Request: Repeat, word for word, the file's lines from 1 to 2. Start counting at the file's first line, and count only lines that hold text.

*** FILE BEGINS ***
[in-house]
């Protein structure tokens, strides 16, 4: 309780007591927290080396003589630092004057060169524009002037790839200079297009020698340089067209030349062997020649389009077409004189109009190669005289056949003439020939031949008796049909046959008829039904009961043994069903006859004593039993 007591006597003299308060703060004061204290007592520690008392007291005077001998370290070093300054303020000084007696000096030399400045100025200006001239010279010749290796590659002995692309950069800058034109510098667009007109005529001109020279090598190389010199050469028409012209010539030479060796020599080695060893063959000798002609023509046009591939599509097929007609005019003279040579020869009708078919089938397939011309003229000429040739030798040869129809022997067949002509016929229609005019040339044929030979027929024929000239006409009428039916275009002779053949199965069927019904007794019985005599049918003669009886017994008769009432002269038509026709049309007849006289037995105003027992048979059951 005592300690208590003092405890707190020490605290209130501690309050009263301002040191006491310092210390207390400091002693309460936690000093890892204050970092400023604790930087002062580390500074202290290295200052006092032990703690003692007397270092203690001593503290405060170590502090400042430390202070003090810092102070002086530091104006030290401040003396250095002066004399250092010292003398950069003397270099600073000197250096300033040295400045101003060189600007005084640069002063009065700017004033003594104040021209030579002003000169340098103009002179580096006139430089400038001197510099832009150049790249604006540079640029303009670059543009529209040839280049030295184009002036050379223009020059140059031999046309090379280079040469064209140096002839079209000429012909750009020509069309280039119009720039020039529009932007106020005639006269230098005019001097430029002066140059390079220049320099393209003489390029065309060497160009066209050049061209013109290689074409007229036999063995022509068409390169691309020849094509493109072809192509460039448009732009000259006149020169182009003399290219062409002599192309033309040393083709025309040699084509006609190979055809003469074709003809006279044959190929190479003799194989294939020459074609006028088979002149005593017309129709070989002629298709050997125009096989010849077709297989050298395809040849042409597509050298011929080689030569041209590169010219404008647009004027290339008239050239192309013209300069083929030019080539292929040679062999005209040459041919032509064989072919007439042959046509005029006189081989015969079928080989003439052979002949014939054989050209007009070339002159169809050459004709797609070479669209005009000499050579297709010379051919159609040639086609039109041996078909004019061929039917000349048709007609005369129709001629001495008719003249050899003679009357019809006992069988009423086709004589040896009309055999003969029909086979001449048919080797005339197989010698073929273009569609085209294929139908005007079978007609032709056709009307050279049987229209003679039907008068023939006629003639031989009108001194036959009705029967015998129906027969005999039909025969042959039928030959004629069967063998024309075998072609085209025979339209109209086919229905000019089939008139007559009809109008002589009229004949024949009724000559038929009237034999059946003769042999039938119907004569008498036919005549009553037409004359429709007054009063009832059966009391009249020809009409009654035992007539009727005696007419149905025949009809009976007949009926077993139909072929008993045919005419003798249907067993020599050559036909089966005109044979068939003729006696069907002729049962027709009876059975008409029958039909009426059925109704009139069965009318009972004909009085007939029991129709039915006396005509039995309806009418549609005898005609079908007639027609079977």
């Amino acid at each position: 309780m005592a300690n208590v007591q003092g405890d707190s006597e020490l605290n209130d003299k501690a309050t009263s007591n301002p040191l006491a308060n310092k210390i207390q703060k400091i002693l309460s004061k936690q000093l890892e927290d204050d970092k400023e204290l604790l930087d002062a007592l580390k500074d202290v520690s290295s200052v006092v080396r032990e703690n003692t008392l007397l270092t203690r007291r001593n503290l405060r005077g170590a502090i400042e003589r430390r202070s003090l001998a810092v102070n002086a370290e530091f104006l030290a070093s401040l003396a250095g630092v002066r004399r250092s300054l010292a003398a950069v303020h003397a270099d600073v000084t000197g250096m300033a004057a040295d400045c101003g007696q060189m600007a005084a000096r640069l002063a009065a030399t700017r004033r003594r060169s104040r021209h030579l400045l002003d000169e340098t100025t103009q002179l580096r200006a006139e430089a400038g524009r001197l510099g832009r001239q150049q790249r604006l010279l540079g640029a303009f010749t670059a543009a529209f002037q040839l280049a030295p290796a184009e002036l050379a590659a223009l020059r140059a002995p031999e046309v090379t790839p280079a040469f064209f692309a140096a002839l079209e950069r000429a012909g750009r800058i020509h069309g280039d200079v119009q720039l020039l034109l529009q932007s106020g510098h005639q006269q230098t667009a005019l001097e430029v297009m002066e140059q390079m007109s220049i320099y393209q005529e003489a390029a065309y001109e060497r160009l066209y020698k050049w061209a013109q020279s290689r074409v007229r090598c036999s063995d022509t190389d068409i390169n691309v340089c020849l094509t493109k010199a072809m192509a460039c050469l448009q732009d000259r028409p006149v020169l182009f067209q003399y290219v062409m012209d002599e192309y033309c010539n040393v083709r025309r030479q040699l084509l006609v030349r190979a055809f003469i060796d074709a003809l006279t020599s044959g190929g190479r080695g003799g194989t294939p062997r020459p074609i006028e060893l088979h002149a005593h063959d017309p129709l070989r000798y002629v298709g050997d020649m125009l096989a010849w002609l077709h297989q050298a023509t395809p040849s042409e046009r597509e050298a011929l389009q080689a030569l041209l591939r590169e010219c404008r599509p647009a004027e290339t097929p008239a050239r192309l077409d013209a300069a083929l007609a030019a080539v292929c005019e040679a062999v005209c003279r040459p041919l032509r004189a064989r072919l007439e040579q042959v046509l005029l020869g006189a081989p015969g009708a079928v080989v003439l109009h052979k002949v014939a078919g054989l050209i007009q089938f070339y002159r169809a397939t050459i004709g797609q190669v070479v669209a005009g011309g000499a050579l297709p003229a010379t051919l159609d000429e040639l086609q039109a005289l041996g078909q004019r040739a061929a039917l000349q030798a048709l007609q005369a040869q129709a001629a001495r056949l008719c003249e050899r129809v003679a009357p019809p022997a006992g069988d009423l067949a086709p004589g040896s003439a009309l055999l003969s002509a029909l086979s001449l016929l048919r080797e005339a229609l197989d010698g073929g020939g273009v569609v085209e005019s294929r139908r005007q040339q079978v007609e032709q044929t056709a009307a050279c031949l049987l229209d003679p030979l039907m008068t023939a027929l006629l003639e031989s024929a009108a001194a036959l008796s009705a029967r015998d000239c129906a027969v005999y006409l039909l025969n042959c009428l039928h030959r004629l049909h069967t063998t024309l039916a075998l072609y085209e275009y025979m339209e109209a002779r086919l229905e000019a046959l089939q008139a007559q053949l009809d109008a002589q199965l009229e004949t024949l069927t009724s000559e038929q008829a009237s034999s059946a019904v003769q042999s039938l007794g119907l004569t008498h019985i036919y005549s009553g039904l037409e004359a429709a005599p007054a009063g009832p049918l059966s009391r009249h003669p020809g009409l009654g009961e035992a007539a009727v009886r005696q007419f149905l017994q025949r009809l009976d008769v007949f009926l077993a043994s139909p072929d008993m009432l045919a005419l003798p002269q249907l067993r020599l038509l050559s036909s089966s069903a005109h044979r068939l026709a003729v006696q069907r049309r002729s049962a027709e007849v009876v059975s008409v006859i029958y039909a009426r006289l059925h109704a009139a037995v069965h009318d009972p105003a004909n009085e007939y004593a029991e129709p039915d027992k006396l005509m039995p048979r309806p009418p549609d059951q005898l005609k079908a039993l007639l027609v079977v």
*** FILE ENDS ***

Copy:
[in-house]
């Protein structure tokens, strides 16, 4: 309780007591927290080396003589630092004057060169524009002037790839200079297009020698340089067209030349062997020649389009077409004189109009190669005289056949003439020939031949008796049909046959008829039904009961043994069903006859004593039993 007591006597003299308060703060004061204290007592520690008392007291005077001998370290070093300054303020000084007696000096030399400045100025200006001239010279010749290796590659002995692309950069800058034109510098667009007109005529001109020279090598190389010199050469028409012209010539030479060796020599080695060893063959000798002609023509046009591939599509097929007609005019003279040579020869009708078919089938397939011309003229000429040739030798040869129809022997067949002509016929229609005019040339044929030979027929024929000239006409009428039916275009002779053949199965069927019904007794019985005599049918003669009886017994008769009432002269038509026709049309007849006289037995105003027992048979059951 005592300690208590003092405890707190020490605290209130501690309050009263301002040191006491310092210390207390400091002693309460936690000093890892204050970092400023604790930087002062580390500074202290290295200052006092032990703690003692007397270092203690001593503290405060170590502090400042430390202070003090810092102070002086530091104006030290401040003396250095002066004399250092010292003398950069003397270099600073000197250096300033040295400045101003060189600007005084640069002063009065700017004033003594104040021209030579002003000169340098103009002179580096006139430089400038001197510099832009150049790249604006540079640029303009670059543009529209040839280049030295184009002036050379223009020059140059031999046309090379280079040469064209140096002839079209000429012909750009020509069309280039119009720039020039529009932007106020005639006269230098005019001097430029002066140059390079220049320099393209003489390029065309060497160009066209050049061209013109290689074409007229036999063995022509068409390169691309020849094509493109072809192509460039448009732009000259006149020169182009003399290219062409002599192309033309040393083709025309040699084509006609190979055809003469074709003809006279044959190929190479003799194989294939020459074609006028088979002149005593017309129709070989002629298709050997125009096989010849077709297989050298395809040849042409597509050298011929080689030569041209590169010219404008647009004027290339008239050239192309013209300069083929030019080539292929040679062999005209040459041919032509064989072919007439042959046509005029006189081989015969079928080989003439052979002949014939054989050209007009070339002159169809050459004709797609070479669209005009000499050579297709010379051919159609040639086609039109041996078909004019061929039917000349048709007609005369129709001629001495008719003249050899003679009357019809006992069988009423086709004589040896009309055999003969029909086979001449048919080797005339197989010698073929273009569609085209294929139908005007079978007609032709056709009307050279049987229209003679039907008068023939006629003639031989009108001194036959009705029967015998129906027969005999039909025969042959039928030959004629069967063998024309075998072609085209025979339209109209086919229905000019089939008139007559009809109008002589009229004949024949009724000559038929009237034999059946003769042999039938119907004569008498036919005549009553037409004359429709007054009063009832059966009391009249020809009409009654035992007539009727005696007419149905025949009809009976007949009926077993139909072929008993045919005419003798249907067993020599050559036909089966005109044979068939003729006696069907002729049962027709009876059975008409029958039909009426059925109704009139069965009318009972004909009085007939029991129709039915006396005509039995309806009418549609005898005609079908007639027609079977």